English 103 – Peterson – Love
About this Guide
This guide provides students with recommended resources to complete the English 103 Research Project. Use the tabs to navigate through the pages of the guide.
English 103 Research Project:
Part I: Write an information sheet about your topic, narrowed topic, research question, thesis, purpose, and audience.
Part II: Write citations and notes on at least ten sources that address your research question, including five books (one of which may be a reference book) and five periodical articles.
Part III: Write an outline for your presentation.
Part IV: Write a works cited list in MLA style.
Part V: Present your research findings to the class.
The SBCC Writing Center can help with the process of writing your annotated bibliography.
Terminology to Understand
- Reference Books vs. Reserves vs. References
- Periodicals: What they are and the difference between scholarly and popular
Need More Help?
“Love” is a big topic, so you will need to include other words in your search to describe your specific topic. Sometimes the words you use will be different from the words used by the library catalog and databases. Try experimenting with different ways of describing the same thing. If you have trouble finding information on your topic, ask a librarian for help choosing the best keywords to use in your search. Some of these keywords might help you get started:
- Family and love
- Love neuroscience
- Love philosophy
- Love psychology
- Love religion
- Romantic love
Print Reference Sources
Reference books are a good place to begin your research. These resources are available in the Luria Library Reference section, near the Reference and Information Desk:
- Magill’s Encyclopedia of Social Science: Psychology — R 150.3 P622m
- The Oxford Companion to the Mind — R 128.2 G823o 2004
- Encyclopedia of Religion — R 291.03 E42e 2005
Online Reference Sources
To access these resources from off campus, you will need to log in with your Pipeline account information:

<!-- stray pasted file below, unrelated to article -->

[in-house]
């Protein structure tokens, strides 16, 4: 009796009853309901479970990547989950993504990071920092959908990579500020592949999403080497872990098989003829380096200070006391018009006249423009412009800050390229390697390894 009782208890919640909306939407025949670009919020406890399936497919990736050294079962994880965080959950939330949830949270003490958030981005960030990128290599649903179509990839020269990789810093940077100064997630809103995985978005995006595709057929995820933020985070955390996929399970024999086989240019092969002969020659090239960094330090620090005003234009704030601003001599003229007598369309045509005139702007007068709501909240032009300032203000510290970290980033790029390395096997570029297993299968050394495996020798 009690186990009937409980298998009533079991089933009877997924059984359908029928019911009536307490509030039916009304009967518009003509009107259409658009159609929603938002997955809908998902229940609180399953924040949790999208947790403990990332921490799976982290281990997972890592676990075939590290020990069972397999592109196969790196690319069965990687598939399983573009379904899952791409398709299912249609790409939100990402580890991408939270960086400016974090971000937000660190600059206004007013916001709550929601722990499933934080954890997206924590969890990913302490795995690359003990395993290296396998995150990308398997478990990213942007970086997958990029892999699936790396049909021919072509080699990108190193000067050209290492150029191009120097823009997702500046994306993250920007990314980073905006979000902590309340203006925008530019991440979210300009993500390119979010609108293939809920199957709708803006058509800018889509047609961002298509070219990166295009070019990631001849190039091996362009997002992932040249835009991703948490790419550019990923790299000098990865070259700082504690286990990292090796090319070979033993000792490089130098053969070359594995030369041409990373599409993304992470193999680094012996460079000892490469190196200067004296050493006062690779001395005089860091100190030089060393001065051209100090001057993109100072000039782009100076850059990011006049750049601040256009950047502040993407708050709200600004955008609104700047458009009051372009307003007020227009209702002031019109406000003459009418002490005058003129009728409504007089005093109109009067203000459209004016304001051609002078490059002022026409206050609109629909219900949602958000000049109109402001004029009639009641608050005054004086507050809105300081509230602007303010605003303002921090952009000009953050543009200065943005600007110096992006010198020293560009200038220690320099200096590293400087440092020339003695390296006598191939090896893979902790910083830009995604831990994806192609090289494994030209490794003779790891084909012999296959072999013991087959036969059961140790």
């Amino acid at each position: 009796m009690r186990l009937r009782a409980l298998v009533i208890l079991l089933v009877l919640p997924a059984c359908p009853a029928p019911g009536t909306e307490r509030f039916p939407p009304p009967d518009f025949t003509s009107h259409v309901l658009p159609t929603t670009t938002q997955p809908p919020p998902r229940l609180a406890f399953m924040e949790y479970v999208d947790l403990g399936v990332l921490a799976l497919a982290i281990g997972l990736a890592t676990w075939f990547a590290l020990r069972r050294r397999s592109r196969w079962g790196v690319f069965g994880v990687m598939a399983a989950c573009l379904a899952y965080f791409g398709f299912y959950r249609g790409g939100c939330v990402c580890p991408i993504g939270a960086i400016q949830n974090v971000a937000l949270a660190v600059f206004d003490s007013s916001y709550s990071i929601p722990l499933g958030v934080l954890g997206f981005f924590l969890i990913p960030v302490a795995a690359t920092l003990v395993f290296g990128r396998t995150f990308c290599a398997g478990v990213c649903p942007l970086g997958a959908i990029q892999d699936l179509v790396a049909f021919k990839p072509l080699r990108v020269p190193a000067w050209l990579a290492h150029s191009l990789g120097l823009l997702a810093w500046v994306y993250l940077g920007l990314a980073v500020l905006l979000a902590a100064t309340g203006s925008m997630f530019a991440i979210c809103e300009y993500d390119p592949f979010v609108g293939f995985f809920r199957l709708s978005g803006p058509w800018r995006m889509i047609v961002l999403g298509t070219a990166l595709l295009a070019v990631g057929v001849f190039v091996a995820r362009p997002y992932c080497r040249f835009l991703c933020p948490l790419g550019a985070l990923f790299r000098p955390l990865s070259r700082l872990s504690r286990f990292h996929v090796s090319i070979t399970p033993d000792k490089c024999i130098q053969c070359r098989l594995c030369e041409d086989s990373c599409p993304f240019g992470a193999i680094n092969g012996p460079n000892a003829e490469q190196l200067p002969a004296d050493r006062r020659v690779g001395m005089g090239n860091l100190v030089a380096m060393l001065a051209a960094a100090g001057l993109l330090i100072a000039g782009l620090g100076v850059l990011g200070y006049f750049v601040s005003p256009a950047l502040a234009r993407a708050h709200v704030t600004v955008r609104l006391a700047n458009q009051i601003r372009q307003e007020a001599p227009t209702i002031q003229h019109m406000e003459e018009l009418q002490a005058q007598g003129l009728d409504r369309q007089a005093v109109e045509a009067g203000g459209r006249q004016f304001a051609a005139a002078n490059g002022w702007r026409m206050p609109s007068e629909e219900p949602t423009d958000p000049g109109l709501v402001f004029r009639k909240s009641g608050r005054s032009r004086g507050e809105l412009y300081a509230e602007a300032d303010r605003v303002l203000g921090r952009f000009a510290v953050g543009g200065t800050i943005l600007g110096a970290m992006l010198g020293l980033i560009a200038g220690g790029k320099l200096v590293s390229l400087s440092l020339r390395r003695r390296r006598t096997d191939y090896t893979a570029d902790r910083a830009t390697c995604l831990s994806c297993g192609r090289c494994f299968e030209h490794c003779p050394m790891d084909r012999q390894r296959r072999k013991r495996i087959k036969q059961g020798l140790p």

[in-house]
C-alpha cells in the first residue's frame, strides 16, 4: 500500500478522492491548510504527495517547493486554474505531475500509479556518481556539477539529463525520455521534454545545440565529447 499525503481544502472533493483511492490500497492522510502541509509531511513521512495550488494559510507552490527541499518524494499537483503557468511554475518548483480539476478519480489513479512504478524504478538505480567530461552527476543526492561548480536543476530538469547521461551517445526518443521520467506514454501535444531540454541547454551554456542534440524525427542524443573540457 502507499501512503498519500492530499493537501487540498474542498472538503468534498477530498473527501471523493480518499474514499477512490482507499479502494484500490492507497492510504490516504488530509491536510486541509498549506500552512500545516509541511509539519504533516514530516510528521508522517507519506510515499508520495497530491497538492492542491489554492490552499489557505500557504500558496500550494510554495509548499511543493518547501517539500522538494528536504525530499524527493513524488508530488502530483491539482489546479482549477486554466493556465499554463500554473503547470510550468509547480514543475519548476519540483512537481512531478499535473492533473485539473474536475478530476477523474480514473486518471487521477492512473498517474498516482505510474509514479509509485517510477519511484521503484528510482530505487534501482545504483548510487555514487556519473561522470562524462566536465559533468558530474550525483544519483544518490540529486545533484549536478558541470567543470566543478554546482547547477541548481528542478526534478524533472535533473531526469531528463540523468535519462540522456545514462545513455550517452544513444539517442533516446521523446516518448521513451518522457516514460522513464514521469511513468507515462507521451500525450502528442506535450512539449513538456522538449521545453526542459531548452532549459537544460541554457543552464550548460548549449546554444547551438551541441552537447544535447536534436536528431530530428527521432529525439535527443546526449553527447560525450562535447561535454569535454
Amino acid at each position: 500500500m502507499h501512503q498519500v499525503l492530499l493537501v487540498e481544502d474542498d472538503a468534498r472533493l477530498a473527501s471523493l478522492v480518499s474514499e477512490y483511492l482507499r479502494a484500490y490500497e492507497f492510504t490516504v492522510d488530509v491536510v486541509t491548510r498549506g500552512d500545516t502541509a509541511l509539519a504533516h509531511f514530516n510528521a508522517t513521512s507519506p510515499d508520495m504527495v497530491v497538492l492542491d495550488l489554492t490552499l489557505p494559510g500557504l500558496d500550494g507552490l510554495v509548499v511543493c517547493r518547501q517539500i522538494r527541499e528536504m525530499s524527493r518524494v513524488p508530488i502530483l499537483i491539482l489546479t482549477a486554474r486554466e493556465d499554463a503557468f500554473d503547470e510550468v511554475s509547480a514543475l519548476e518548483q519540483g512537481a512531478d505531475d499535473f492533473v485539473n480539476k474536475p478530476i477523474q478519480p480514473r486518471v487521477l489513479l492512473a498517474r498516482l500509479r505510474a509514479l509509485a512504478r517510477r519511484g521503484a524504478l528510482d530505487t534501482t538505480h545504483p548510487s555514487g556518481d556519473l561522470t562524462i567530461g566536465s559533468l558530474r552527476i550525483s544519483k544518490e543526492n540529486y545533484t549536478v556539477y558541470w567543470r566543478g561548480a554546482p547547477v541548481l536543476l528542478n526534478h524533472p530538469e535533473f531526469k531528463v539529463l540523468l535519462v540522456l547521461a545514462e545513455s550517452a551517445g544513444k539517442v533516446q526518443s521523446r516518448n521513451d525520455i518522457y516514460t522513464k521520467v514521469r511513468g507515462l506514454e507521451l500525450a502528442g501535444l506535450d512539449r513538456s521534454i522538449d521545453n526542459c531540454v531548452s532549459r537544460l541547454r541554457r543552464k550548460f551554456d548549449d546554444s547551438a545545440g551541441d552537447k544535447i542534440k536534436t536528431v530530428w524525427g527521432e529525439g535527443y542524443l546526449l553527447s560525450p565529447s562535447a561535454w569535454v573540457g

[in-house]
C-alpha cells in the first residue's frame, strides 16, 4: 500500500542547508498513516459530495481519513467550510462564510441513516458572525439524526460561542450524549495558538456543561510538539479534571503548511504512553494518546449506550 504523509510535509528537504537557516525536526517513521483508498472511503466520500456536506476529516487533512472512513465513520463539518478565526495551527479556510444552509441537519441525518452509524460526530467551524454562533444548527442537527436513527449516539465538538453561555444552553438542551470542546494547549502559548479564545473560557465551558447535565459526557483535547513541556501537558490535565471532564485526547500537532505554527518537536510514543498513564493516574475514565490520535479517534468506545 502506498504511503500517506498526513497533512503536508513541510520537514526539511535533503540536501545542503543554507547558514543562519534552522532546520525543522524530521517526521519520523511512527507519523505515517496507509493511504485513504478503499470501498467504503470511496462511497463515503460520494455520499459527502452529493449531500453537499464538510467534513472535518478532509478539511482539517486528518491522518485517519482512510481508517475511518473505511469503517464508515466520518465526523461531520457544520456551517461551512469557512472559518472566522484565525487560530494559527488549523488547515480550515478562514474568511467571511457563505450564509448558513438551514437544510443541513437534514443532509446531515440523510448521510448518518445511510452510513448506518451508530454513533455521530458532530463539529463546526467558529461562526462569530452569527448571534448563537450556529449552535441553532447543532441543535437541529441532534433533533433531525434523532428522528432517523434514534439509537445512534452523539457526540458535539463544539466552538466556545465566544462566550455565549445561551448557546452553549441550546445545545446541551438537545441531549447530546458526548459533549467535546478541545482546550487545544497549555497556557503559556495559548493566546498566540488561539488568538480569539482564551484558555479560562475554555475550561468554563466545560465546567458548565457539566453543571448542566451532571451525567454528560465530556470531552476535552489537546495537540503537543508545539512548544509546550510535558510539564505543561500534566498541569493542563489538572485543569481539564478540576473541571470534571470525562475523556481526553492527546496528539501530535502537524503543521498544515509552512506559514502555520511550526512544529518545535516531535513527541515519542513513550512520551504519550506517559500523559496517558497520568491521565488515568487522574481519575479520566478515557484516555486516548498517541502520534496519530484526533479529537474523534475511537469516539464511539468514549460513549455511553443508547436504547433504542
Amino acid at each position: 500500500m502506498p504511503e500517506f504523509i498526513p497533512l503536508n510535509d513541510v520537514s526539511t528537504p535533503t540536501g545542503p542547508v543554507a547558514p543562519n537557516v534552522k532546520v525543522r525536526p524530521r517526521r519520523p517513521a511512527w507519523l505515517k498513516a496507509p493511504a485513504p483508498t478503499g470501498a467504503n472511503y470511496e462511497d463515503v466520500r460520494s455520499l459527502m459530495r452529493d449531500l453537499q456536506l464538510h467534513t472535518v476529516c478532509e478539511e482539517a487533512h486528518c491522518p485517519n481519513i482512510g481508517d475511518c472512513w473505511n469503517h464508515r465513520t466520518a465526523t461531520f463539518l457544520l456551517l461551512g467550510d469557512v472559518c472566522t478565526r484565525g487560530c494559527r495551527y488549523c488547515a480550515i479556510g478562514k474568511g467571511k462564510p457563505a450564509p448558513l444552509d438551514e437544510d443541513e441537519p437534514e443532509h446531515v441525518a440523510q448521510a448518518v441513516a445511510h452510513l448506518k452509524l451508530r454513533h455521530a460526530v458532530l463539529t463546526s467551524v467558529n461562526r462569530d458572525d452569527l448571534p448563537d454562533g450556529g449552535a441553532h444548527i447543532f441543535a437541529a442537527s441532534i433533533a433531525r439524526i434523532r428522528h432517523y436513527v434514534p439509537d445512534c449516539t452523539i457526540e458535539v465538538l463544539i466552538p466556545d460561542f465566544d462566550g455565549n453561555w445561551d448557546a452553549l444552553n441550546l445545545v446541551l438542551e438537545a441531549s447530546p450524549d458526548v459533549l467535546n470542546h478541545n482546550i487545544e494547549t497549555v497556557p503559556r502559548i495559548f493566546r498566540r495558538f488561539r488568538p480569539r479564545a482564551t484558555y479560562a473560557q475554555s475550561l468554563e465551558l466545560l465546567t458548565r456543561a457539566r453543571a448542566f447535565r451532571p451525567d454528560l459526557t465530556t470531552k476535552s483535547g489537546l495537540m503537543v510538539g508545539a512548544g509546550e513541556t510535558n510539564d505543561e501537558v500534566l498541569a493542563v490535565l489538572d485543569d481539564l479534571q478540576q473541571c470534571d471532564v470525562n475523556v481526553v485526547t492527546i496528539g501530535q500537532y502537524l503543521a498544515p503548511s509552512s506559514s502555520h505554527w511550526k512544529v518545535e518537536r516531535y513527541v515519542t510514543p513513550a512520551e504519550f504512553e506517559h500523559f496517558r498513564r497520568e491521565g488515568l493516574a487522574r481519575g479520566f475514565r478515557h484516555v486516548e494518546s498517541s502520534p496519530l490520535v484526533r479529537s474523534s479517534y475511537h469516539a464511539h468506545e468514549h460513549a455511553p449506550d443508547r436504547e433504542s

Search the library catalog (books+) for print books and ebooks on your topic.
Search for articles in library databases. These resources will require you to log in with your Pipeline account information when you access them off campus.
For a variety of articles on a broach range of topics:
For articles with a more specific focus:
Finding good websites for college research can be challenging and time-consuming. Be sure to evaluate any websites you find on your own, using the P.R.O.V.E.N. Test for Evaluating Sources:
- Purpose: The reason the information exists. Is the purpose to sell, to entertain, to inform, to teach, or to persuade? Do the authors and publishers/sponsors make their purposes clear? Is this source designed for general readers or academic readers?
- Relevance: The importance of the information for your needs. Does it relate to your topic? Does it meet the requirements of your assignment? Is it too basic or too advanced?
- Objectivity: The reasonableness of the information. Is it fact or opinion? Is it biased? Do the authors use strong or emotional language, or leave out important facts or alternative perspectives?
- Verifiability: The truthfulness and accuracy of the information. Where does the information come from? Can you verify it in other sources? Are there citations or links to other sources? What do experts say about the topic?
- Expertise: The source of the information. Who are the authors, publishers, or sponsors of the information? Are they experts, or has the information been reviewed by experts? Is it posted on a personal website or blog?
- Newness: The timeliness of the information. When was the information published or posted? Is it up to date? Is your topic in an area that requires current information (such as technology or current events), or will older sources work as well?
See the MedlinePlus Guide to Healthy Web Surfing for tips on evaluating health information you find online.